Why It Will Be Do Or Die For Congress In 2018
Sutanu Guru argues how elections in Gujarat, Karnataka, Himachal, Madhya Pradesh, Rajasthan and Chhattisgarh will revive or kill the Rahul-led Congress
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The recently concluded elections revealed two challenges for the Congress led by Rahul Gandhi. The first was its virtual extinction in the all important state of Uttar Pradesh that sends 80 MPs. The second was its tragic ability to snatch defeat from the jaws of victory. By all accounts, after winning 17 seats in Goa compared to 13 for the BJP, the Congress should have formed the government in Goa. Yet, it was an alliance cobbled together by the BJP that is now in power. Local Congress leaders have slammed national leader Digvijay Singh for his incompetence. A victory in Punjab has kept alive hopes that the Congress still has a chance to revive and rejuvenate itself.
For those hopes to not be extinguished, the Congress has to gear up for six assembly elections that are due from end 2017 to end 2018. These will be in Gujarat, Himachal Pradesh, Karnataka, Madhya Pradesh, Rajasthan and Chhattisgarh. The Congress rules in Himachal and Karnataka while the BJP rules the other four states. All the six elections will be more or less a two way fight between the Congress and the BJP without any major regional parties in the fray. There is the JD (S) in Karnataka but it seems to be gradually withering away. A victory in some of these states will rekindle hope. A defeat will ensure the Congress looks at oblivion in 2019. What are the chances for the Congress?
It is almost certain to lose Karnataka next year going by recent developments. The Congress government is very unpopular and facing strong anti-incumbency even as the BJP is resurgent. Similarly, anti-incumbency will also lead almost certainly to a defeat in Himachal Pradesh though the outcome is not as certain as Karnataka. Now we come to the four BJP ruled states. In all of them, there are strong undercurrents of anti-incumbency. After all, the BJP has been in power in Gujarat since 2017 and in Madhya Pradesh and Chhattisgarh since 2003. The BJP snatched back Rajasthan from the Congress in an unprecedented victory in the history of the state.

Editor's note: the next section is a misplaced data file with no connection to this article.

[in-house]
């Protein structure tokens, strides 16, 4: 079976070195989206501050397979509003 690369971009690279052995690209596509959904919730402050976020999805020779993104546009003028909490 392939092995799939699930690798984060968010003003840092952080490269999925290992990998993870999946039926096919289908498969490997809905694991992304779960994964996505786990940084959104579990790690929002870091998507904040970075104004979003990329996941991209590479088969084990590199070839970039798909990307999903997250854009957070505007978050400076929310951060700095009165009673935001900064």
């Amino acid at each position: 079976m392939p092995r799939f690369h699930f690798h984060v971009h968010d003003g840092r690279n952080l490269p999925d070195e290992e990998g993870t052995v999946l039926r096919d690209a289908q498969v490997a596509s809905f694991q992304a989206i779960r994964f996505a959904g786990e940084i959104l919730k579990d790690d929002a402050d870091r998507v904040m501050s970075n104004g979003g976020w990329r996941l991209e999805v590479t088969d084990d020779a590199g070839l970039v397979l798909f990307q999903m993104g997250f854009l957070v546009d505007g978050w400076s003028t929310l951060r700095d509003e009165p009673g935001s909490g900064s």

Can the Congress cash in on anti-incumbency? The first challenge will be in Gujarat end of this year. While the Congress keeps losing election after election, its vote share has not collapsed by any yardstick. Even in 2012, the party won more than 38 per cent of the total votes. The problem is that it has simply failed to narrow the vote share gap between the two: it has hovered between 8 per cent to 10 per cent over the last two decades. The other worry for the Congress is its peculiar electoral track record. Whenever and wherever it has lost two successive elections, it has never come back to power. Tamil Nadu, West Bengal, Bihar and UP are some examples. To that extent, it is indeed a do or die election in Gujarat. It is also crucial because an upset victory here would jolt the formidable duo of Narendra Modi and Amit Shah and humiliate them in their own home state. But chances of that happening look bleak.
Madhya Pradesh too seems to be a lost cause for the party. It is best chances are in Chhattisgrah and Rajasthan. The vote share gap between the two in Chhattisgarh is less than 2 per cent. A small shift can lead to a Congress victory. In Rajasthan, the vote share gap is huge; but the Congress has a credible and young leader in the form of Sachin Pilot who can lead from the front. Will he be declared the CM candidate?
Existential questions indeed for the grand old party.